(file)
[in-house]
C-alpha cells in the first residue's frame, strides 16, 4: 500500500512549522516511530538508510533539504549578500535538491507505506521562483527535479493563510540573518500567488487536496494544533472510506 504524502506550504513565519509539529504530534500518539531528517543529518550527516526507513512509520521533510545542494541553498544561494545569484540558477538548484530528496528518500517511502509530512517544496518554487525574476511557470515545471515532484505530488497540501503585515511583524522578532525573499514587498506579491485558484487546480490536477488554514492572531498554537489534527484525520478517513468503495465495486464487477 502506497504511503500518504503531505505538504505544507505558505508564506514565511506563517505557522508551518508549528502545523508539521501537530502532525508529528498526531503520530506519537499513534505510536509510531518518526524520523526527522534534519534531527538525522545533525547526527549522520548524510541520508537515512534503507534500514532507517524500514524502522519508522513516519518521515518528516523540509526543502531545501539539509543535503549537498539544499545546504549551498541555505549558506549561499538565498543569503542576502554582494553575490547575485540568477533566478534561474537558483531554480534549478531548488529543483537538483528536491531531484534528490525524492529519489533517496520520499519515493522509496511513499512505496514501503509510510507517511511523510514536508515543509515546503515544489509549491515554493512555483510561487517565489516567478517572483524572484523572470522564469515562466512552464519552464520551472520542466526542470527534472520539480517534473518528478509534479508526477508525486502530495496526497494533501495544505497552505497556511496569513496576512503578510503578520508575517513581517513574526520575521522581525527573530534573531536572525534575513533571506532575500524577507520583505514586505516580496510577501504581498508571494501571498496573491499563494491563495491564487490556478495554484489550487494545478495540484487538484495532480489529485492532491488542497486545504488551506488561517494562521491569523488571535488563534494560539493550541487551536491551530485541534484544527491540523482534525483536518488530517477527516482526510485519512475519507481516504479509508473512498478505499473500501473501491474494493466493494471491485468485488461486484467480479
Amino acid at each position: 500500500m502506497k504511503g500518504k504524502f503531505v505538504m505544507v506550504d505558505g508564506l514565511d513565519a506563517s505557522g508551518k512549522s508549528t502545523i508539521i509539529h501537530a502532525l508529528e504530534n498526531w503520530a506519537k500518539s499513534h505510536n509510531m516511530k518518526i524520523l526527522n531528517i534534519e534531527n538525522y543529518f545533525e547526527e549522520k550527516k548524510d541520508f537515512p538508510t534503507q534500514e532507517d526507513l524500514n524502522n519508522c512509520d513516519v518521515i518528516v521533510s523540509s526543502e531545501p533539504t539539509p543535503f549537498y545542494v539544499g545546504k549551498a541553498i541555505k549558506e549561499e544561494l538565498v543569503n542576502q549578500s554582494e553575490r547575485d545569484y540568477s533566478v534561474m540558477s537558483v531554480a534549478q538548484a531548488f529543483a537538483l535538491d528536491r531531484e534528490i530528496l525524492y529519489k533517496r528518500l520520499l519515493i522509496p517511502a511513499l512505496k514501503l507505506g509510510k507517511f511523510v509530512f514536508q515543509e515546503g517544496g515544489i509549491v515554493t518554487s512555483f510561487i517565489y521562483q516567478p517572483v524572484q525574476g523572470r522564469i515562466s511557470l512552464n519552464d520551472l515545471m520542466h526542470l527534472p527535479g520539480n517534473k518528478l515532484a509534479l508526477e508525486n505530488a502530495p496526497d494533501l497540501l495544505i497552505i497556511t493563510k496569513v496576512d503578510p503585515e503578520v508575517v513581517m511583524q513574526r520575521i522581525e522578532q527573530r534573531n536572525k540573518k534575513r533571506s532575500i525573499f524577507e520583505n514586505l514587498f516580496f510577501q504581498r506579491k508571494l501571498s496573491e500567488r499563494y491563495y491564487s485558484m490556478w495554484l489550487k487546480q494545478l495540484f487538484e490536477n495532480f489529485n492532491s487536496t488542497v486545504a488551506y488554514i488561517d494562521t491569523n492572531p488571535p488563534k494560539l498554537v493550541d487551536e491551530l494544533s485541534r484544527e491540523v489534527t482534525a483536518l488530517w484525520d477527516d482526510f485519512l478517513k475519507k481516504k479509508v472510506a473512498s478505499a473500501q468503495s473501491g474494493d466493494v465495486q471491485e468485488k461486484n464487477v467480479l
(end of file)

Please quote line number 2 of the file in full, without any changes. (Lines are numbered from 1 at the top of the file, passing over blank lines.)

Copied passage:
C-alpha cells in the first residue's frame, strides 16, 4: 500500500512549522516511530538508510533539504549578500535538491507505506521562483527535479493563510540573518500567488487536496494544533472510506 504524502506550504513565519509539529504530534500518539531528517543529518550527516526507513512509520521533510545542494541553498544561494545569484540558477538548484530528496528518500517511502509530512517544496518554487525574476511557470515545471515532484505530488497540501503585515511583524522578532525573499514587498506579491485558484487546480490536477488554514492572531498554537489534527484525520478517513468503495465495486464487477 502506497504511503500518504503531505505538504505544507505558505508564506514565511506563517505557522508551518508549528502545523508539521501537530502532525508529528498526531503520530506519537499513534505510536509510531518518526524520523526527522534534519534531527538525522545533525547526527549522520548524510541520508537515512534503507534500514532507517524500514524502522519508522513516519518521515518528516523540509526543502531545501539539509543535503549537498539544499545546504549551498541555505549558506549561499538565498543569503542576502554582494553575490547575485540568477533566478534561474537558483531554480534549478531548488529543483537538483528536491531531484534528490525524492529519489533517496520520499519515493522509496511513499512505496514501503509510510507517511511523510514536508515543509515546503515544489509549491515554493512555483510561487517565489516567478517572483524572484523572470522564469515562466512552464519552464520551472520542466526542470527534472520539480517534473518528478509534479508526477508525486502530495496526497494533501495544505497552505497556511496569513496576512503578510503578520508575517513581517513574526520575521522581525527573530534573531536572525534575513533571506532575500524577507520583505514586505516580496510577501504581498508571494501571498496573491499563494491563495491564487490556478495554484489550487494545478495540484487538484495532480489529485492532491488542497486545504488551506488561517494562521491569523488571535488563534494560539493550541487551536491551530485541534484544527491540523482534525483536518488530517477527516482526510485519512475519507481516504479509508473512498478505499473500501473501491474494493466493494471491485468485488461486484467480479